To ameliorate our reception upon switches on the right, we should look to keep Wan-Bissaka in a narrow position, with Greenwood on his outside (wider).
Wider positioning on the right will have a positive knock on effect on our wide dynamics in general. United will either have more space to exploit on far side or will prevent the opposition from originally committing heavily to the left side.
The Greenwood wide, Wan-Bisska inside positioning following switches will also facilitate crosses from the former; he has shown improvement in his crossing this season, specifically from the right flank when cutting in on his left foot.
Wan-Bissaka’s narrow and deeper position will afford him the option to either underlap/overlap Greenwood to drag a marker away to create space for the cross, or remain deep and inside to protect us from a potential counter attack. This is largely dependent on the positioning of the opposition, or the game state.
Daniel James is more inclined to stay wide, perhaps due to his lesser goal threat, but this allows the team an outlet on the far side which maintains greater horizontal coverage across the pitch.
We should look for Greenwood to add more variety, and operate in a similar way to James on occasions; hold width until play reaches the 18 yard box, then operate more centrally in order to attack the box.
General offensive play
In more general offensive play, similarly to the concept of goal kicks as aforementioned, Pogba gives us a different dynamic when playing from the left.
He has a tendency to play in proximity with the centre-forward, and therefore, direct balls into the box from deep and sustained crosses from wide areas are more dangerous and ultimately give us a different offensive dynamic.
Manchester United’s number 6 has had a lack of settled time on the left this term (until recently), largely because he is often drawn back to the double pivot in order to enhance ball progression from deep when we are struggling to unlock the opponent. This manifests his quality, to be able to play a variety of roles to such a high level.
However, as mentioned throughout, Pogba on the left essentially prevents Rashford from playing there; he has impressed all season.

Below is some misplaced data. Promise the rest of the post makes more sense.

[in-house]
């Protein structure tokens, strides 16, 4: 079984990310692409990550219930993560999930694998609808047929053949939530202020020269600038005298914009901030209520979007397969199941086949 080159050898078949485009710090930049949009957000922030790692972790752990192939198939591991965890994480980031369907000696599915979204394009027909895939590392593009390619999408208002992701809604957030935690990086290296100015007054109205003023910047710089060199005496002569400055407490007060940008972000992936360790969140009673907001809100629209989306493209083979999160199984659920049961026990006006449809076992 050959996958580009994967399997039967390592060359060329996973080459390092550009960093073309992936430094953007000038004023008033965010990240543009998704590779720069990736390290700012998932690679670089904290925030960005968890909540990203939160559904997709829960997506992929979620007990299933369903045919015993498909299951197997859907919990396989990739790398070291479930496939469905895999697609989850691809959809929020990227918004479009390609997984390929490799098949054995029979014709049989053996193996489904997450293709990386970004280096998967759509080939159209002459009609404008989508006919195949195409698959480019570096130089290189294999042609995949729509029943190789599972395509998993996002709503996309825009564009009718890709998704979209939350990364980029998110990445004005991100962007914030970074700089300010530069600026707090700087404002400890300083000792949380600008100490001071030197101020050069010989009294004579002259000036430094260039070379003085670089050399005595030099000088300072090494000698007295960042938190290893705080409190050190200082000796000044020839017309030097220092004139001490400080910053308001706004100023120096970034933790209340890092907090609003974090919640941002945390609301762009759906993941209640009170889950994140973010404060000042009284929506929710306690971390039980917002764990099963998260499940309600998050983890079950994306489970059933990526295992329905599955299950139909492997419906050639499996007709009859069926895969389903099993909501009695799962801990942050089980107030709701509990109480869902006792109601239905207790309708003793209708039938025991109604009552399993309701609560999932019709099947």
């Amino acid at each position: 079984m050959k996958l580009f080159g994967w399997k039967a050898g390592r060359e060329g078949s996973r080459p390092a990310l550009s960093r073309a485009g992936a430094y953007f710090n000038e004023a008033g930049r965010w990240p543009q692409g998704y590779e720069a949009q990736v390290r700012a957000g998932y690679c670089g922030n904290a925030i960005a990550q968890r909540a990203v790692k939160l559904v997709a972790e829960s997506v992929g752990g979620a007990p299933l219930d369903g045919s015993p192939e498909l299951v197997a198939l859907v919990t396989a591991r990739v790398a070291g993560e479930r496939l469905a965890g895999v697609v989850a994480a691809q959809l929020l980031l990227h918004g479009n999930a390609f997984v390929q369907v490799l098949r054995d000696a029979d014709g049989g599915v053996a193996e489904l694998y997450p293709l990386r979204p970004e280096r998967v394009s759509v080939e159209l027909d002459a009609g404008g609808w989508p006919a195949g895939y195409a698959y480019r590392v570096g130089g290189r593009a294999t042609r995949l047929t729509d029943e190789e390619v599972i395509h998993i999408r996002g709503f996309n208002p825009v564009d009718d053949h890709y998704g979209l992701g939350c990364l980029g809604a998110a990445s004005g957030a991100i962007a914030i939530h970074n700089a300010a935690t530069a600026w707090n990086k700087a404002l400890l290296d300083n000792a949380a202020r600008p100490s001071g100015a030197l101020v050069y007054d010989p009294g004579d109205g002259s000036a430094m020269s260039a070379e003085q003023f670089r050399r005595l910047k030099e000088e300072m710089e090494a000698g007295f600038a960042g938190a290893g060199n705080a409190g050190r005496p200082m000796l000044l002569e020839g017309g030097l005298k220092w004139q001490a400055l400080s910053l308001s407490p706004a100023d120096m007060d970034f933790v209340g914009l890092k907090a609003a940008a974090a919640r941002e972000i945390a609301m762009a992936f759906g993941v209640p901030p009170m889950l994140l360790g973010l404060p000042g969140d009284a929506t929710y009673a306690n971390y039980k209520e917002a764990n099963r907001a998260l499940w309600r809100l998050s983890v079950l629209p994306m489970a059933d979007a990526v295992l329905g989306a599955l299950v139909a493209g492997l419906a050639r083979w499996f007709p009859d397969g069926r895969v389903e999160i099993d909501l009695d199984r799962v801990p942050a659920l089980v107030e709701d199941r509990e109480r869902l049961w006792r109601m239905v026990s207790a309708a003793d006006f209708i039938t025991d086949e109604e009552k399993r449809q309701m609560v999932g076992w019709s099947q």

Although Rashford on the right is still functional, it is still quite unnatural. His dribbling specifically is much easier to constrain on the right because quite simply, it less dynamic and unpredictable.
This can be developed via repetition in practice, if Solskjær deems Pogba to be a long-term option from the left.
One advantage of Rashford, or James from the right, is their direct counter attacking threat, which is another reason, alongside their work rate out of possession, why they are often selected for fixtures against the top six.
Rashford and James give a greater direct threat on right because they are immediately on their correct foot after reception in the right channel. This typically encourages more direct running, which can manifest itself in rapid transitions.
In summation, Manchester United’s wide dynamics vary depending on many factors, most prominently personnel.
The importance of the opponent also cannot be underestimated. This can impact the team’s approach going into the game, which can manifest itself in the team selection. The most prominent example is the inclusion of Daniel James against top six teams.
This is largely down to his pressing ability, and his work rate out of possession, which ultimately is invaluable against teams who tend to have more possession than us.
Overall, the left side dynamic has been largely impressive this season due to the relationship that Shaw and Rashford have developed over the course of the season. However, Pogba’s recent performances have surely given Solskjær a healthy predicament.
The effectiveness of the right side dynamic is more inconsistent and generally less threatening, which often causes the opponent to commit more to the left side in order to nullify our attacking threat.